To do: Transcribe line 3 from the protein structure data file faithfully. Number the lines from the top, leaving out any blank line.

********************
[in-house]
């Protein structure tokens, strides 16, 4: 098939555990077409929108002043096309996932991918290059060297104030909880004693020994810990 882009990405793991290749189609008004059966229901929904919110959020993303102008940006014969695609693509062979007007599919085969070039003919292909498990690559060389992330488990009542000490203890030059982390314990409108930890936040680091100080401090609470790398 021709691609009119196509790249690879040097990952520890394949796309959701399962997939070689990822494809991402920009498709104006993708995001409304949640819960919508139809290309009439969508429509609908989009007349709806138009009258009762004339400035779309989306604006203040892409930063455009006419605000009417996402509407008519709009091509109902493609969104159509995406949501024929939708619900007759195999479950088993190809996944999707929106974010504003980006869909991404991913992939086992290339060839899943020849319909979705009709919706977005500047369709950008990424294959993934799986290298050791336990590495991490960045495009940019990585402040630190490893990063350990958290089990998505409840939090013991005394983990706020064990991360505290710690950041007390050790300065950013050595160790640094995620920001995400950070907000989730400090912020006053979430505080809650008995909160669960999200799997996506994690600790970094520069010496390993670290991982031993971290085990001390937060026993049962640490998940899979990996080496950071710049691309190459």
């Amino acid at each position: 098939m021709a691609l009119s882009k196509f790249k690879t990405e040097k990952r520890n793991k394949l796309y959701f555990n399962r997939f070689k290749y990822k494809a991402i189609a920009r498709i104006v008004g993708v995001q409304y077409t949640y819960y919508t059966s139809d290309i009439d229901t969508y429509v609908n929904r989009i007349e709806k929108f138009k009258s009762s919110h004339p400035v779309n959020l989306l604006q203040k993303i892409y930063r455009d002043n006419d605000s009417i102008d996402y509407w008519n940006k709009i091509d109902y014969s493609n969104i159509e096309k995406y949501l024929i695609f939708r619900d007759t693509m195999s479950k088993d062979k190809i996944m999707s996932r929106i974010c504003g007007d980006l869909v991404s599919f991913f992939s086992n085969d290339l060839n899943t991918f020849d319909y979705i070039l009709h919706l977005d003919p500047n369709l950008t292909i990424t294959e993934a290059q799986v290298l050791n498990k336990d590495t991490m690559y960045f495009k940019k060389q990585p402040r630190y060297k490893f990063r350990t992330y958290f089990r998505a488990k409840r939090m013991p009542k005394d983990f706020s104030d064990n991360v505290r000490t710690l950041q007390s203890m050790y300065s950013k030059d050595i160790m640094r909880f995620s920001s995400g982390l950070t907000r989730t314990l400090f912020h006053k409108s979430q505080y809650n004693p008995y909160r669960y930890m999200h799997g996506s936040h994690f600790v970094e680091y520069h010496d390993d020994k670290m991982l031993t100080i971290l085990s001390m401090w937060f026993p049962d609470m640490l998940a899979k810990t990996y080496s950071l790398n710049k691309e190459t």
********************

């Amino acid at each position: 098939m021709a691609l009119s882009k196509f790249k690879t990405e040097k990952r520890n793991k394949l796309y959701f555990n399962r997939f070689k290749y990822k494809a991402i189609a920009r498709i104006v008004g993708v995001q409304y077409t949640y819960y919508t059966s139809d290309i009439d229901t969508y429509v609908n929904r989009i007349e709806k929108f138009k009258s009762s919110h004339p400035v779309n959020l989306l604006q203040k993303i892409y930063r455009d002043n006419d605000s009417i102008d996402y509407w008519n940006k709009i091509d109902y014969s493609n969104i159509e096309k995406y949501l024929i695609f939708r619900d007759t693509m195999s479950k088993d062979k190809i996944m999707s996932r929106i974010c504003g007007d980006l869909v991404s599919f991913f992939s086992n085969d290339l060839n899943t991918f020849d319909y979705i070039l009709h919706l977005d003919p500047n369709l950008t292909i990424t294959e993934a290059q799986v290298l050791n498990k336990d590495t991490m690559y960045f495009k940019k060389q990585p402040r630190y060297k490893f990063r350990t992330y958290f089990r998505a488990k409840r939090m013991p009542k005394d983990f706020s104030d064990n991360v505290r000490t710690l950041q007390s203890m050790y300065s950013k030059d050595i160790m640094r909880f995620s920001s995400g982390l950070t907000r989730t314990l400090f912020h006053k409108s979430q505080y809650n004693p008995y909160r669960y930890m999200h799997g996506s936040h994690f600790v970094e680091y520069h010496d390993d020994k670290m991982l031993t100080i971290l085990s001390m401090w937060f026993p049962d609470m640490l998940a899979k810990t990996y080496s950071l790398n710049k691309e190459t």